App today, gone tomorrow: Lessons from Indian ecommerce

Many of the Indian ecommerce biggies are eschewing apps and refocusing on browser-based sites. Here's why.

What may appear to be an act of strategic lunacy in the tech firmament but regarded as a brilliant move by a wise few may well be ... an act of lunacy!

Earlier this year, I reported on two of the ecommerce biggies, Flipkart, India's largest etailer, and Myntra closing down their mobile and desktop sites so they could focus exclusively on apps. To many, it appeared that in a market frothing with ecommerce activity, where the number of mobile users will climb to 400 million by next year, expecting someone to download an app to access your site just seemed a bit off.

Still, many good reasons were offered for going solely the app way: Better targeting and data gathering of customers; high costs in maintaining disparate technology platforms; slow internet speeds marring the ecommerce experience.

Apparently, none of them turned out to be serious enough to justify switching to an app. In a major rethink and then a reboot of tech strategy when it comes to online sales, major ecommerce sites in India have come full circle.

As Livemint reported, Flipkart has resurrected its mobile website some 6 months after burying it. Its fashion arm Myntra plans on doing the same apparently. These restarts will now be done through a "mobile app" specifically tweaked to provide the functionality of a browser and the experience of an app. Snapdeal, another heavyweight in the ecommerce field, said that it was going the same route.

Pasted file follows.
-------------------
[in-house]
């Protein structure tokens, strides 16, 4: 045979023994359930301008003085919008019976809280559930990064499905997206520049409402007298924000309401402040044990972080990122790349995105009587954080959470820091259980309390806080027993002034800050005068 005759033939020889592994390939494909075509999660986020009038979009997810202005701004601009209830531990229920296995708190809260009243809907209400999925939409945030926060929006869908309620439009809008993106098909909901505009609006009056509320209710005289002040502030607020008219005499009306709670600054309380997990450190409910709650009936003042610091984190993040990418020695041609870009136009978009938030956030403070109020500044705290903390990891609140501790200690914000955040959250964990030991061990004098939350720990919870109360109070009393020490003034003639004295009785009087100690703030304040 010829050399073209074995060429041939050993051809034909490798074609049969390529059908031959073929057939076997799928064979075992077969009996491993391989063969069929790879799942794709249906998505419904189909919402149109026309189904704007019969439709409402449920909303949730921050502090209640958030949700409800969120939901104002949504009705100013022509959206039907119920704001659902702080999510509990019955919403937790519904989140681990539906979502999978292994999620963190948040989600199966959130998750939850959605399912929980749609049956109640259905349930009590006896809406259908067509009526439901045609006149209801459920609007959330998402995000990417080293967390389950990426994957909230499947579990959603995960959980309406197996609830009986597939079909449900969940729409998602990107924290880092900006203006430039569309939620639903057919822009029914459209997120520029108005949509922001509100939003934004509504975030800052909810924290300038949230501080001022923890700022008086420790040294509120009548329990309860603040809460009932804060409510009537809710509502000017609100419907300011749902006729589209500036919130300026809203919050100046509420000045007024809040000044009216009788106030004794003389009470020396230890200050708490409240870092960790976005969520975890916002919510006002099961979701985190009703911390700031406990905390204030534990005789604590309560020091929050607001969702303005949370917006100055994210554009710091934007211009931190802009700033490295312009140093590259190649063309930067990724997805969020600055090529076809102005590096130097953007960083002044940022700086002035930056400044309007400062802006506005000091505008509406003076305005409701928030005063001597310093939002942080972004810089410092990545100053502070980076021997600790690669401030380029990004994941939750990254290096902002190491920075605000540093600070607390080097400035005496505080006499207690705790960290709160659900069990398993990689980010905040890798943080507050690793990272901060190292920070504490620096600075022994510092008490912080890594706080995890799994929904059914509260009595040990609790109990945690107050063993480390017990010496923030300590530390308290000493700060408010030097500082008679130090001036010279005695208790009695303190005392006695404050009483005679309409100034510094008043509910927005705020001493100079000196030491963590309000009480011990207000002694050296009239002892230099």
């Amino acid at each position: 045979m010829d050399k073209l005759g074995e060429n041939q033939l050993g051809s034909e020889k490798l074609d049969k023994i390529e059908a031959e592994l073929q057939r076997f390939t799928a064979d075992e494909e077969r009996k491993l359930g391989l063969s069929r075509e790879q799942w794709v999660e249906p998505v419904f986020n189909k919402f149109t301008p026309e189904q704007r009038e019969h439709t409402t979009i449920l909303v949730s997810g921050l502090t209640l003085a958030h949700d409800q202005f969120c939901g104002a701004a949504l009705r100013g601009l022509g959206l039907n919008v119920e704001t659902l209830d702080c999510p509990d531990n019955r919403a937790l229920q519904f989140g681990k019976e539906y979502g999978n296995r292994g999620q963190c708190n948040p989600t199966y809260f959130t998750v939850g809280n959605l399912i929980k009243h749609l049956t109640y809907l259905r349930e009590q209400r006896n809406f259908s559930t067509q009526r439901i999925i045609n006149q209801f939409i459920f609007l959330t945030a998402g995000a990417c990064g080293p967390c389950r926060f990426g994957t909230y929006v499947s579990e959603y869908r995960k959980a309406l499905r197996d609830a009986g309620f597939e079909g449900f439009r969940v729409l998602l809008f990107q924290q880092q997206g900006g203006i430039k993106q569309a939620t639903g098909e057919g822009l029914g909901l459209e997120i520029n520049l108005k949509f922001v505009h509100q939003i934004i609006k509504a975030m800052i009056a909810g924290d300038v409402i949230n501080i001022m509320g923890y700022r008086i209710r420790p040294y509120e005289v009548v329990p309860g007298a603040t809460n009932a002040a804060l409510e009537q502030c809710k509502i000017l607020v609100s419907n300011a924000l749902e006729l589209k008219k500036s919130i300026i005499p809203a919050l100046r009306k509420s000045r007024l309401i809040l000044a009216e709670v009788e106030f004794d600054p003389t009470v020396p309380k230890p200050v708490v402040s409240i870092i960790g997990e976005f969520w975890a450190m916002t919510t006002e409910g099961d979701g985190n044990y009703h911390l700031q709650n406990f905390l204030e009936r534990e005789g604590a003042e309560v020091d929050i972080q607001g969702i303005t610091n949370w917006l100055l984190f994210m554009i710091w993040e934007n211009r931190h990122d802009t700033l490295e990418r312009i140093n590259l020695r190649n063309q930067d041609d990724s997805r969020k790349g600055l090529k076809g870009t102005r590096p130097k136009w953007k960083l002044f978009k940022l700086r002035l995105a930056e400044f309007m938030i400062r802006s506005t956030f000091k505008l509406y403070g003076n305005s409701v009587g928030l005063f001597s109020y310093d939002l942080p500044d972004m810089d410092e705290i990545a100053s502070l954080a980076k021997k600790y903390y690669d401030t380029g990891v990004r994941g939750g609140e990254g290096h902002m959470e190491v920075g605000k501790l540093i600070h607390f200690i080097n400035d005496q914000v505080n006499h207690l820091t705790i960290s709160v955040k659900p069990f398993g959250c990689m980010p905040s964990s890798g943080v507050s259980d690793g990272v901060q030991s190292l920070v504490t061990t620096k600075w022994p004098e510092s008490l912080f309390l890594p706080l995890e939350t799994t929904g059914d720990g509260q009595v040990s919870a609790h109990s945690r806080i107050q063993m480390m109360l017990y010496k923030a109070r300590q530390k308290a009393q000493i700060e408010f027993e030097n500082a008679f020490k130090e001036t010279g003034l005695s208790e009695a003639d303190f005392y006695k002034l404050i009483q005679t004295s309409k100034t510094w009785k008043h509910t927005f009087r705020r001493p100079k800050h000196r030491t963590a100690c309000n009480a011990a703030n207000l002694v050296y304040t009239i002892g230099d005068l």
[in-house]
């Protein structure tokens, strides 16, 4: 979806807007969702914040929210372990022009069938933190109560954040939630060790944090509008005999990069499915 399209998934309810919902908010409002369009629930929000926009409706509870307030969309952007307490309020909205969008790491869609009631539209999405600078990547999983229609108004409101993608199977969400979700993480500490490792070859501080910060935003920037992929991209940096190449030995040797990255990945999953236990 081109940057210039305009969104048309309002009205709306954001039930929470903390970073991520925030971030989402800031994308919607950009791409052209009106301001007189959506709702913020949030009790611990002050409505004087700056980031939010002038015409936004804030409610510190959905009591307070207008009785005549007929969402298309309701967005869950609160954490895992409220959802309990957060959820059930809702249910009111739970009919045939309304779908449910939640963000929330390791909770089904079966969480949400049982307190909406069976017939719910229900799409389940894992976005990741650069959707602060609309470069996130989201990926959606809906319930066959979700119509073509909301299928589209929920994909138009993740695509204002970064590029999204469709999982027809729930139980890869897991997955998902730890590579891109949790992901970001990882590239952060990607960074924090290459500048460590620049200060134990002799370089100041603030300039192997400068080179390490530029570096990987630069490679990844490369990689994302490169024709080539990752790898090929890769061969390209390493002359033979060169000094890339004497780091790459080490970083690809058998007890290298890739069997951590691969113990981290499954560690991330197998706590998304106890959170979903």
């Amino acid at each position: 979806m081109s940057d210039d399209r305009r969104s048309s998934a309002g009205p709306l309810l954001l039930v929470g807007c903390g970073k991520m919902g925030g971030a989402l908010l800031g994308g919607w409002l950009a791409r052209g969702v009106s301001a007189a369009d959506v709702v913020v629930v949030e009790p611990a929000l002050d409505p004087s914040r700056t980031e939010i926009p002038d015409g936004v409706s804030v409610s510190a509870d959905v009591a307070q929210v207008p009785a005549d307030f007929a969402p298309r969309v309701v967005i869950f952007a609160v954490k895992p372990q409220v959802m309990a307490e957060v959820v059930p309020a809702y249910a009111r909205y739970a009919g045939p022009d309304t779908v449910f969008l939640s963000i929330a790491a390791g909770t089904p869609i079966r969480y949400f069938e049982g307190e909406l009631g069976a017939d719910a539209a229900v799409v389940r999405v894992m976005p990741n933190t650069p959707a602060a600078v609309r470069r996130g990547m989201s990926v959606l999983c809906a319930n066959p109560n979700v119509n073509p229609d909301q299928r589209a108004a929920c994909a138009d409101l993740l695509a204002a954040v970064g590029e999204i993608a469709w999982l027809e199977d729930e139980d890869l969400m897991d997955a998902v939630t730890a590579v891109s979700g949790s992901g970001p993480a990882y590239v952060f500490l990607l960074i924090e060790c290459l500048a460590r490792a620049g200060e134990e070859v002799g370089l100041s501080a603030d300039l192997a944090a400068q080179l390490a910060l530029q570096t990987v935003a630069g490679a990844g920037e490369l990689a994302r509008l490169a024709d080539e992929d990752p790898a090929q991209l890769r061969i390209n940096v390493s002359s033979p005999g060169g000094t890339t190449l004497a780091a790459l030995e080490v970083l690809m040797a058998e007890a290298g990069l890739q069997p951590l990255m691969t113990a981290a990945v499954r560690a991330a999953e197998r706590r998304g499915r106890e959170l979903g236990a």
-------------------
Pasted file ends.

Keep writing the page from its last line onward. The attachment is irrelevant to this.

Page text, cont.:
So, why did this strategy implode?

For the simple reason that the great boom in smartphones in India has happened thanks to low-cost devices and these are equipped with pretty anaemic memory. Installing and uninstalling apps just to shop can be an infuriating process (apparently 90 percent of apps are uninstalled).

Fashion site Myntra experienced being on the rough end of the decision to go the app way very quickly. Apparently, before its app-only push, Myntra's sales were going gangbusters, doubling or tripling sales. Moreover, one of its chief competitors Jabong began to experience a meltdown, with sales beginning to sputter and senior staff jumping ship in droves. This was the moment to deliver the quintessential killer bite to a ferocious competitor and put them away forever. The app, however, prevented this from happening, according to Livemint.

Even Snapdeal's CEO Kunal Bahl apparently confessed in an interview with another paper that Myntra's app-only strategy helped Snapdeal accumulate wind under its fashion businesses' wings. Myntra says that it pumped over 90 percent of its traffic from its mobile app anyway before the site got shut, so it doesn't know what the fuss regarding going the app way is about and will continue to leverage it as one of its channels in the future.

That may be so, but there are definitive winds of change blowing in mobile ecommerce strategy -- and possibly quite fiercely. Deepak Gaur, managing director at venture capital firm SAIF Partners, said that "increasingly, we are seeing re-prioritization of mobile web and companies (in SAIF's portfolio and others) are giving equal attention to mobile web again".

Stay tuned, though. This trend could reverse tomorrow.